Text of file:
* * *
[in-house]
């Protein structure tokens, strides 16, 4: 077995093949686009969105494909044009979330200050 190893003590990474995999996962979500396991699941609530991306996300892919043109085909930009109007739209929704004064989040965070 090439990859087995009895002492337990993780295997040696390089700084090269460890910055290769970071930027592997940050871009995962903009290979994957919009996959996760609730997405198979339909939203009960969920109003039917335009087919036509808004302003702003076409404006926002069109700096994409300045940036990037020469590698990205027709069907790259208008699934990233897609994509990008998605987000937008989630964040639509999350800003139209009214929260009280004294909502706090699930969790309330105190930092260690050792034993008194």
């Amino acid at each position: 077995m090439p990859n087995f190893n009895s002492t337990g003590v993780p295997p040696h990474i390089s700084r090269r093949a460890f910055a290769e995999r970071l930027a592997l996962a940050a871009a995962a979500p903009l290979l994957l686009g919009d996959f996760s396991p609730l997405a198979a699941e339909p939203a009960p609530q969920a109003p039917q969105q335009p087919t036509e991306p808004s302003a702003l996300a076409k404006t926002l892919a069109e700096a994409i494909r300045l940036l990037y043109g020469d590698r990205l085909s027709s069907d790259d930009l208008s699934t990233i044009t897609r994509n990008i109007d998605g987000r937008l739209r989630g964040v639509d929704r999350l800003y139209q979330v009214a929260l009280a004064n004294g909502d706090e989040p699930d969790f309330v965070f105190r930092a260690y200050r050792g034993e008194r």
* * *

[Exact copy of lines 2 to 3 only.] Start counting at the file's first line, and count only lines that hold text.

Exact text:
């Protein structure tokens, strides 16, 4: 077995093949686009969105494909044009979330200050 190893003590990474995999996962979500396991699941609530991306996300892919043109085909930009109007739209929704004064989040965070 090439990859087995009895002492337990993780295997040696390089700084090269460890910055290769970071930027592997940050871009995962903009290979994957919009996959996760609730997405198979339909939203009960969920109003039917335009087919036509808004302003702003076409404006926002069109700096994409300045940036990037020469590698990205027709069907790259208008699934990233897609994509990008998605987000937008989630964040639509999350800003139209009214929260009280004294909502706090699930969790309330105190930092260690050792034993008194």
């Amino acid at each position: 077995m090439p990859n087995f190893n009895s002492t337990g003590v993780p295997p040696h990474i390089s700084r090269r093949a460890f910055a290769e995999r970071l930027a592997l996962a940050a871009a995962a979500p903009l290979l994957l686009g919009d996959f996760s396991p609730l997405a198979a699941e339909p939203a009960p609530q969920a109003p039917q969105q335009p087919t036509e991306p808004s302003a702003l996300a076409k404006t926002l892919a069109e700096a994409i494909r300045l940036l990037y043109g020469d590698r990205l085909s027709s069907d790259d930009l208008s699934t990233i044009t897609r994509n990008i109007d998605g987000r937008l739209r989630g964040v639509d929704r999350l800003y139209q979330v009214a929260l009280a004064n004294g909502d706090e989040p699930d969790f309330v965070f105190r930092a260690y200050r050792g034993e008194r």